As programmers you might have already heard that we’re pretty “lazy”. The ideal coding session would consist of as little amount of lines of code as possible. We’ve implemented this way of “lazy” into how we code and when it’s appropriate. Sure you can write 1000 lines of code and it would work, but you could probably cut that in half. With it still producing the same outcome. These methods include helper methods, SQLite, Active Record amongst many, as well as Pair Programming!
Pair programming is when two people come together in order to successfully complete the task at hand. Usually a project. Either given by their boss or like me given by their instructor at Flatiron Academy as a Software Engineering student….loud and proud! 🗣🎉
You might think to yourself “What?”, “How?”, and “Why?”. Well first and foremost the “Why” is answered above and we will definitely go through the pros of pair programming soon enough. The “How?” is where we take a trip into paired programming.
A week into my first Module, within the program, pair programming was definitely something they just threw us into. You had to both jump on a zoom call together discussing the project’s deliverables(tasks). From there we had to start coding together. There are two ways to do this through from my current experience at Flatiron. In person and remotely.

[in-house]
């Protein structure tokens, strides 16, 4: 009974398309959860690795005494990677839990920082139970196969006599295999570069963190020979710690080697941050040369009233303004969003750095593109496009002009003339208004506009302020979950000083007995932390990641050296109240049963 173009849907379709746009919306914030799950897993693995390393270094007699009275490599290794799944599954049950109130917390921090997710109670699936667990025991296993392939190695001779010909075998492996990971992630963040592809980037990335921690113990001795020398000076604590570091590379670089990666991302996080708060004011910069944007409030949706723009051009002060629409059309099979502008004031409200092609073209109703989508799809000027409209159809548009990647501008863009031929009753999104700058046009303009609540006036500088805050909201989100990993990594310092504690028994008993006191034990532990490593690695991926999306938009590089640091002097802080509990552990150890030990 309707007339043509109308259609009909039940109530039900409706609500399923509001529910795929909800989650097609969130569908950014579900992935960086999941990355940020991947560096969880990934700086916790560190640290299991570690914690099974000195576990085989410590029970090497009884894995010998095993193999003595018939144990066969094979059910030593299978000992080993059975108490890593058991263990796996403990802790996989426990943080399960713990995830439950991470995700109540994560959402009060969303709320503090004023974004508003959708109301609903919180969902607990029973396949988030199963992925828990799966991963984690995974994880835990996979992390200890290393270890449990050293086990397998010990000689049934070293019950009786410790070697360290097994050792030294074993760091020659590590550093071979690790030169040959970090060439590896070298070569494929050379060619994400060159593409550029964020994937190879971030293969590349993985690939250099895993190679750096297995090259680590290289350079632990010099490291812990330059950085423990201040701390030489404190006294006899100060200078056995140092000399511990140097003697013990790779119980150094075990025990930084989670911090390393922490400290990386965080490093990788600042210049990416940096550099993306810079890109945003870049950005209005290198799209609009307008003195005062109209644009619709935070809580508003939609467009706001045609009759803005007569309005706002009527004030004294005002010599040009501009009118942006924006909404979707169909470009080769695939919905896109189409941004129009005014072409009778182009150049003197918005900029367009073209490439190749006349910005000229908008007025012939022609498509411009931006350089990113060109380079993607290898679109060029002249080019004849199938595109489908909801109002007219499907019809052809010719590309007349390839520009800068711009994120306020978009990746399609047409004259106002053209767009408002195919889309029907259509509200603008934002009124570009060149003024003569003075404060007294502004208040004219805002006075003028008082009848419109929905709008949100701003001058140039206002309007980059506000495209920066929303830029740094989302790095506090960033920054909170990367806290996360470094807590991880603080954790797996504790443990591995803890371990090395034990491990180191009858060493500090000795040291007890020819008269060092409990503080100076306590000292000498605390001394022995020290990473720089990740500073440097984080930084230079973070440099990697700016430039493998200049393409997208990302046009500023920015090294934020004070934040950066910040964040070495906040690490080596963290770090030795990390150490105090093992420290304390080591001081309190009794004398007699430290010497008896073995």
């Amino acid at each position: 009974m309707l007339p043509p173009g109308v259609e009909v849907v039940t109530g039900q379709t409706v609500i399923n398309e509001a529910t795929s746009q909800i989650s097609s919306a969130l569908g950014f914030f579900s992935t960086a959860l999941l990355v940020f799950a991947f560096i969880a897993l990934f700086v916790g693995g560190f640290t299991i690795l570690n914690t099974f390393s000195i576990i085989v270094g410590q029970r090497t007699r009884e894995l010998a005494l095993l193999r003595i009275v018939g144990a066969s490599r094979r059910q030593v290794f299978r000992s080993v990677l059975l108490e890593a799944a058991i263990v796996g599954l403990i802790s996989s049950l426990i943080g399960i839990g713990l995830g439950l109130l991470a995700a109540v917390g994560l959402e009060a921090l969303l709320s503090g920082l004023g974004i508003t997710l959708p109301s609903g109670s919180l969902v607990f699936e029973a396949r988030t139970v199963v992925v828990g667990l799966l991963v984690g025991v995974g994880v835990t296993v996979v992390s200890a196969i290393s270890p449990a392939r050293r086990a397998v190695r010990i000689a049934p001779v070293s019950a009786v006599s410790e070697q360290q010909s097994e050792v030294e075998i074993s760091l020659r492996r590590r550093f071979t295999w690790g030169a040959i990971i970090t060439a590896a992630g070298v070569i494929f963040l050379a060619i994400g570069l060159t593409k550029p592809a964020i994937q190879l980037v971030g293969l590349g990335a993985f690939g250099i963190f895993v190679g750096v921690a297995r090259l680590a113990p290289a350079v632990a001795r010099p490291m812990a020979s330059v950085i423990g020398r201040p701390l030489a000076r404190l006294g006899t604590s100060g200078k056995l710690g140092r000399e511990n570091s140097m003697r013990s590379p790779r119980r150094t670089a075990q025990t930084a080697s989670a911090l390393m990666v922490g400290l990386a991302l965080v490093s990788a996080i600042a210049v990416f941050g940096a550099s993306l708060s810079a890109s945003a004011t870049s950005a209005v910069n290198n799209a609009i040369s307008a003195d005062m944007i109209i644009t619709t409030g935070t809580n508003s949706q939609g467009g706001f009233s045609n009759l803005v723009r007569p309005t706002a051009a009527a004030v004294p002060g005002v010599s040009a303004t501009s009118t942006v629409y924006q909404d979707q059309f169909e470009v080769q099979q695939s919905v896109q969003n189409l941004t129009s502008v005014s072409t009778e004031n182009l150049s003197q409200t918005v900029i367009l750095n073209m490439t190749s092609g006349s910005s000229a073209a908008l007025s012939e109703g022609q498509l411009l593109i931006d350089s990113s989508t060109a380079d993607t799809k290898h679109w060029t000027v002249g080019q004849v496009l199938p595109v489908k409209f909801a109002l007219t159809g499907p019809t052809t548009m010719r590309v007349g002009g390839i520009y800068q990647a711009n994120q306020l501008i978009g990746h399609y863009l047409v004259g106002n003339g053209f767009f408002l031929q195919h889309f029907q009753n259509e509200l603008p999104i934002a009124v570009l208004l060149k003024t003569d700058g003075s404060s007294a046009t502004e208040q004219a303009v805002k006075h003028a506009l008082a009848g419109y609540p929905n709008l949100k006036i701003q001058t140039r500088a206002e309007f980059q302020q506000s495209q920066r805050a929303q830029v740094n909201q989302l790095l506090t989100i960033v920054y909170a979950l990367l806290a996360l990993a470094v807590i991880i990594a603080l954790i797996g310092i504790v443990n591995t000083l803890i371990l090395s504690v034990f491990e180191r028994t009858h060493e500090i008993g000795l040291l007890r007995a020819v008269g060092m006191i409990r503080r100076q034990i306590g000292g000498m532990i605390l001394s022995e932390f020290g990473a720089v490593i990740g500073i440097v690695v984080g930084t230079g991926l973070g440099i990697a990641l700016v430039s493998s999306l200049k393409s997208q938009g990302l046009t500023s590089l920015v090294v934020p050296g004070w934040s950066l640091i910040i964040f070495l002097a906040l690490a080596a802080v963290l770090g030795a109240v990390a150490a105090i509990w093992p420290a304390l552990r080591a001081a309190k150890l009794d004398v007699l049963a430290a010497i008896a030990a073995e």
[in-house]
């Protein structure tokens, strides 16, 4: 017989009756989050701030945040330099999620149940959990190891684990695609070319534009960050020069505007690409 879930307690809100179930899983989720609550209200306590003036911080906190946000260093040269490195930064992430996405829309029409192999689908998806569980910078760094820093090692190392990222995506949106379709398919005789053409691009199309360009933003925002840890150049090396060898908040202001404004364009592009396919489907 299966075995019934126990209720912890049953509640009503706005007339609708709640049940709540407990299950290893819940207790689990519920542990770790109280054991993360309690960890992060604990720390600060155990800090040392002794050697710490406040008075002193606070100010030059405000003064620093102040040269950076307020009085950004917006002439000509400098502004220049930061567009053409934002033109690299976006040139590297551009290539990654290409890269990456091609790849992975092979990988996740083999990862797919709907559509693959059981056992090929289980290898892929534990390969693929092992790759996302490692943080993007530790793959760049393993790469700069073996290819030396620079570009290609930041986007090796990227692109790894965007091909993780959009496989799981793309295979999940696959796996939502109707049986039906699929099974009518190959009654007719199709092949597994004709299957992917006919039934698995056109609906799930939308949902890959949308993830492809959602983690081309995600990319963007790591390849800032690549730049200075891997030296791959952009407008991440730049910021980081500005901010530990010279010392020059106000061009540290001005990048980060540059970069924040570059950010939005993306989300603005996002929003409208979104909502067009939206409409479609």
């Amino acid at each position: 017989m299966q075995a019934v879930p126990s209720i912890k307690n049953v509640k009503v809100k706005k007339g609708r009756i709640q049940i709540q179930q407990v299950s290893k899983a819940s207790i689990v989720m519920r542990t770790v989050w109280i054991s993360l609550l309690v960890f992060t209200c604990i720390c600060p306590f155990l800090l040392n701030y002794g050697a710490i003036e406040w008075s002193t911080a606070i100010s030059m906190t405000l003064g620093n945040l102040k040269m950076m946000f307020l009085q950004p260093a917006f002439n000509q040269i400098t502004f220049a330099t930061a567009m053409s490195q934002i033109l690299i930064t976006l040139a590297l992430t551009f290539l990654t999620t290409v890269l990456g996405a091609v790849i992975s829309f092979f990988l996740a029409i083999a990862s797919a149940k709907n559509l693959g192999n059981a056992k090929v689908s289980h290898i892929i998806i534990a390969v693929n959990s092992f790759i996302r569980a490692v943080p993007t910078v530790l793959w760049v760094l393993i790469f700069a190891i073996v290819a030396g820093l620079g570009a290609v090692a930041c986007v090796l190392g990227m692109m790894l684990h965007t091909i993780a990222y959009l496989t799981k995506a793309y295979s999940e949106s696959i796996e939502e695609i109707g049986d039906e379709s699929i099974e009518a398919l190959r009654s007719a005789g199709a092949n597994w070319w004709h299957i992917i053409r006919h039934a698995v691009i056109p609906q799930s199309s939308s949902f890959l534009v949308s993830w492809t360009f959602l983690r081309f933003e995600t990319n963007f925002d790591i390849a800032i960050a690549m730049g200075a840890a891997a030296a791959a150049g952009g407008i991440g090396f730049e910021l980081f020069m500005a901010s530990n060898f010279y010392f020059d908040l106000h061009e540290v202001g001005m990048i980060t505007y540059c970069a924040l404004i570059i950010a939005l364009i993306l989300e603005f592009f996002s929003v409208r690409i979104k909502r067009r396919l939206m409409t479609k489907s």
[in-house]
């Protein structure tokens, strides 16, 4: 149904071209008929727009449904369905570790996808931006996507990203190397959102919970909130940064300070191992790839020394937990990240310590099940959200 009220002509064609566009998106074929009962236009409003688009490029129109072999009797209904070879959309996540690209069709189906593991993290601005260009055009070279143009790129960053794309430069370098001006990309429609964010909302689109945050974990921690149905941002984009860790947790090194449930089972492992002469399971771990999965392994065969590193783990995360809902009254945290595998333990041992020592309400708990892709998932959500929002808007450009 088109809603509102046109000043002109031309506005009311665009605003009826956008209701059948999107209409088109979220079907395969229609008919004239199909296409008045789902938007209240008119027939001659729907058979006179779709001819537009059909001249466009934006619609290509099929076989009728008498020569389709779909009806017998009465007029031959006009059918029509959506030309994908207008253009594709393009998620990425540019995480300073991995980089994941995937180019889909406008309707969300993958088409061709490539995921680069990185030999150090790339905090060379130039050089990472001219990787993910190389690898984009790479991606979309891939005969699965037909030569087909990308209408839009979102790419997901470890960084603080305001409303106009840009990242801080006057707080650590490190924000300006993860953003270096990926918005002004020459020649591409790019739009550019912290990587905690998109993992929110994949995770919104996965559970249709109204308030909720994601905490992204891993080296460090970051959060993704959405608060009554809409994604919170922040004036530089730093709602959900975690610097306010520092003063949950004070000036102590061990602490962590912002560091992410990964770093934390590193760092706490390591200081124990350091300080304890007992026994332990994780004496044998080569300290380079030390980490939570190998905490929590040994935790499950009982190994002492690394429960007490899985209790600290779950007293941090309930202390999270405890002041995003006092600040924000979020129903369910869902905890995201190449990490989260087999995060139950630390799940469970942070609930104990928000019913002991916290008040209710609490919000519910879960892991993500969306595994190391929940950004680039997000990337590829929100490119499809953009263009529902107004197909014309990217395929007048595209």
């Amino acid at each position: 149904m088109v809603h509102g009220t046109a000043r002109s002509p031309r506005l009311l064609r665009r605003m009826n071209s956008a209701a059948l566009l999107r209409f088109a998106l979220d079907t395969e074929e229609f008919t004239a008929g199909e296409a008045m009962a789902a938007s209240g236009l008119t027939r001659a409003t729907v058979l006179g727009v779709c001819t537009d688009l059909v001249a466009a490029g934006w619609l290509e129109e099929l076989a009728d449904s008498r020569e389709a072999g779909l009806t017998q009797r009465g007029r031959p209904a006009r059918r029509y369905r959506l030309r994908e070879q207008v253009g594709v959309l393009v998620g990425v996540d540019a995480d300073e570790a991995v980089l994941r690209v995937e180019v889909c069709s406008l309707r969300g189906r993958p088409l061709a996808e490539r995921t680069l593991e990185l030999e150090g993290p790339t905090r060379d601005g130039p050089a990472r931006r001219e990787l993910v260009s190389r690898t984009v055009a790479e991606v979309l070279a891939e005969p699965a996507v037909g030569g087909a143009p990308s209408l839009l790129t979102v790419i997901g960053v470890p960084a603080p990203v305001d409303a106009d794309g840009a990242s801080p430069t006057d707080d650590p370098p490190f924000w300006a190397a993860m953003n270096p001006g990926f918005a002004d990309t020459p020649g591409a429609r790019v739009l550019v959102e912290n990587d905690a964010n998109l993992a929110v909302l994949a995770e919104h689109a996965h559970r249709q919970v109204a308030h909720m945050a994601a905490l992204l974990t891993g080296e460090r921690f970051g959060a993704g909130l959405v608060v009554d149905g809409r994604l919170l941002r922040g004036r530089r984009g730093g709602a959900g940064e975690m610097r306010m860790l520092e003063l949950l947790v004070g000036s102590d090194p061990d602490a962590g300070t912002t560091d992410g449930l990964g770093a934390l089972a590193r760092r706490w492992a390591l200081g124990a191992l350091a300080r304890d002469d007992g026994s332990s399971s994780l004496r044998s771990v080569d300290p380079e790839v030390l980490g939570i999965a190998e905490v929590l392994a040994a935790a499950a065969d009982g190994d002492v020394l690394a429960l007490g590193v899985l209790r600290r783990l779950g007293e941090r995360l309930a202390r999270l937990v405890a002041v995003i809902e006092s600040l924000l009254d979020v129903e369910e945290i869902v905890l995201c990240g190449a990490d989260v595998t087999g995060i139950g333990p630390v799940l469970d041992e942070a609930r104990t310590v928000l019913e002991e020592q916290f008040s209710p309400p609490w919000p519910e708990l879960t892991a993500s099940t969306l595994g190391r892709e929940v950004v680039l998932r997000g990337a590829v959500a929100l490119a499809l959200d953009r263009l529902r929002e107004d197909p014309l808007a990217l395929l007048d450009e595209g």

Most likely you and your partner will have “Github” accounts. Being the both of you do (hopefully) have accounts one of you will create a repository for the project. This will contain all the files within your project. The current owner of the repository can add a “Collaborator” through the repositories settings under the “Manage access” column.
This way the both of you can work on the same project BUT on different branches → In your terminal “git checkout -b branchname” will make a new branch and cross your over into it as well.
During each session after making changes you would need to input into your terminal “git…